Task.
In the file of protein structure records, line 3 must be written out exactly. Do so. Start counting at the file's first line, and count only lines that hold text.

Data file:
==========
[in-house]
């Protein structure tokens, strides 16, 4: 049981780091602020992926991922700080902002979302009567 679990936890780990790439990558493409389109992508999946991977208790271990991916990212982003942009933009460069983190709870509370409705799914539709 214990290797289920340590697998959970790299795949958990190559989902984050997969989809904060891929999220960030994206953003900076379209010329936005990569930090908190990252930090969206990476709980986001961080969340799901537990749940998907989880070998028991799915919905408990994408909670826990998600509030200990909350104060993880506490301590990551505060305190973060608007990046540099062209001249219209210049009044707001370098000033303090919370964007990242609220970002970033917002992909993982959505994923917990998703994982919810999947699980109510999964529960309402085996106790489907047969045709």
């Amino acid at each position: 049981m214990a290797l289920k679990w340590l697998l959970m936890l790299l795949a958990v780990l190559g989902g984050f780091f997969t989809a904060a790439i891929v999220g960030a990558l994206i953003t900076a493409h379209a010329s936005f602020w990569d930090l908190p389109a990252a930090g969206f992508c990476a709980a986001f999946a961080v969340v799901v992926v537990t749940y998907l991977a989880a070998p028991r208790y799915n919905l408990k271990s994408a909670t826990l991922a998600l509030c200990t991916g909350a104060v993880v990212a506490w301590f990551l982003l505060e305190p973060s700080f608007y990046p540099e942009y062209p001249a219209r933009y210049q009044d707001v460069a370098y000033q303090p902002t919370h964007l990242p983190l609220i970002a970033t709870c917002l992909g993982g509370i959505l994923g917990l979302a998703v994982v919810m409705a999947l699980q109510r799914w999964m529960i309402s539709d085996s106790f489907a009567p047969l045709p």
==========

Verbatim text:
């Amino acid at each position: 049981m214990a290797l289920k679990w340590l697998l959970m936890l790299l795949a958990v780990l190559g989902g984050f780091f997969t989809a904060a790439i891929v999220g960030a990558l994206i953003t900076a493409h379209a010329s936005f602020w990569d930090l908190p389109a990252a930090g969206f992508c990476a709980a986001f999946a961080v969340v799901v992926v537990t749940y998907l991977a989880a070998p028991r208790y799915n919905l408990k271990s994408a909670t826990l991922a998600l509030c200990t991916g909350a104060v993880v990212a506490w301590f990551l982003l505060e305190p973060s700080f608007y990046p540099e942009y062209p001249a219209r933009y210049q009044d707001v460069a370098y000033q303090p902002t919370h964007l990242p983190l609220i970002a970033t709870c917002l992909g993982g509370i959505l994923g917990l979302a998703v994982v919810m409705a999947l699980q109510r799914w999964m529960i309402s539709d085996s106790f489907a009567p047969l045709p």